The bad part? "Well, for starters, people don't realize you are in 54|F. water [about the temperature of well-chilled iced tea]. The animals like the water at that temperature, but it's terrible for humans.' And there's another aspect of the job that makes some people turn up their noses. "You smell like fish all your life,' he says. "From the day you start here you smell fishy all the time.' Lacinak has smelled like a fish for almost 11 years.

"But the real problem with this job is it's not only taxing physically, it's very mind taxing, too,' he comments. "These animals will play games with you. You have to be on your toes all the time.'

Killer whales are particularly tough on new trainers, whom they love to confuse by using the old "wrong behavior' routine, i.e., the newcomer signals for a jump. The whales know what he wants but do a roll instead, just to see how the frustrated greenhorn will react.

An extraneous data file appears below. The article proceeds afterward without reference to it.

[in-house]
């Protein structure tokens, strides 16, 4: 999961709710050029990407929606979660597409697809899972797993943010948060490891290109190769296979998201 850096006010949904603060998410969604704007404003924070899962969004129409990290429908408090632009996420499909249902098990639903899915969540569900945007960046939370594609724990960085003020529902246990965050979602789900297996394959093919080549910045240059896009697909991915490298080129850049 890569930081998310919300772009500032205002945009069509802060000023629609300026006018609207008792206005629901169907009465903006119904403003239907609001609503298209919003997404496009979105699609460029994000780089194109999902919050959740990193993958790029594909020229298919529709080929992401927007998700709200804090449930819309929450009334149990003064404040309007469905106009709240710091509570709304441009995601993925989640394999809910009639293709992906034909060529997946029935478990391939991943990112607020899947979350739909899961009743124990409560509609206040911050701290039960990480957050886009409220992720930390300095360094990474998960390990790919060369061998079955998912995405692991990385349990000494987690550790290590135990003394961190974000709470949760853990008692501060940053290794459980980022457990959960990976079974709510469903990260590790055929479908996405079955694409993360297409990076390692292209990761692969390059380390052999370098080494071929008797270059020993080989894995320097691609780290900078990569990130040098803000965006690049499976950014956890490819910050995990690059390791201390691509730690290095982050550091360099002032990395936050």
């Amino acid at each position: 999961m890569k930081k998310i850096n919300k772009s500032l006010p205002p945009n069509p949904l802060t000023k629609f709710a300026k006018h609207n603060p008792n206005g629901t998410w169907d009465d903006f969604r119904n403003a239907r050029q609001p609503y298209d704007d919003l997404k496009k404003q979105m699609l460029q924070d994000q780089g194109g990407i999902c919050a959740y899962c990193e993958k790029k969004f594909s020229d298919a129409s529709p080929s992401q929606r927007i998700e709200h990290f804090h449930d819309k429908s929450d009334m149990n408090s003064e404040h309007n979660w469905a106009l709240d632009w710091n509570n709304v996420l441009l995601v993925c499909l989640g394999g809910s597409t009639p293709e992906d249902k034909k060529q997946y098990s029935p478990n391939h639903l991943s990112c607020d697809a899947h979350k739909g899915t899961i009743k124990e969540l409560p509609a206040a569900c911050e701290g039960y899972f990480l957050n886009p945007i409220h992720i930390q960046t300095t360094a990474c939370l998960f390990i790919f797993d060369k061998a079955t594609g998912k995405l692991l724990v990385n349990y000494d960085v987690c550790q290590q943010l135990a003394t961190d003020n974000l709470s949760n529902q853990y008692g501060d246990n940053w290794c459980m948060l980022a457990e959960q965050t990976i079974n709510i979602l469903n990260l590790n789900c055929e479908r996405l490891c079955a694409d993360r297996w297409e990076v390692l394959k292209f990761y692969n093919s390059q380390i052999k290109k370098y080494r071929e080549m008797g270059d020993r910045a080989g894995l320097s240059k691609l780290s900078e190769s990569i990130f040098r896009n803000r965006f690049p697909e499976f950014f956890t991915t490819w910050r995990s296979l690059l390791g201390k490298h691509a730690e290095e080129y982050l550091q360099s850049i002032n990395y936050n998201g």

And the whales are slave drivers to their regular trainers. Although the Sea World staff would be content just to train for a particular show and then make a fairly long run of it, their three-whale actors' union refuses to oblige.

"If we do the same thing more than two or three times in a row, they catch on quick,' says Lacinak. "They will anticipate our next signal and then do something completely different. So, we're changing all the time. The whales love that. They love to learn new things.'

How to get a three-ton, growing whale to do what you want is something of an art, and the lessons learned by whale trainers would not be lost on the parents of some small children.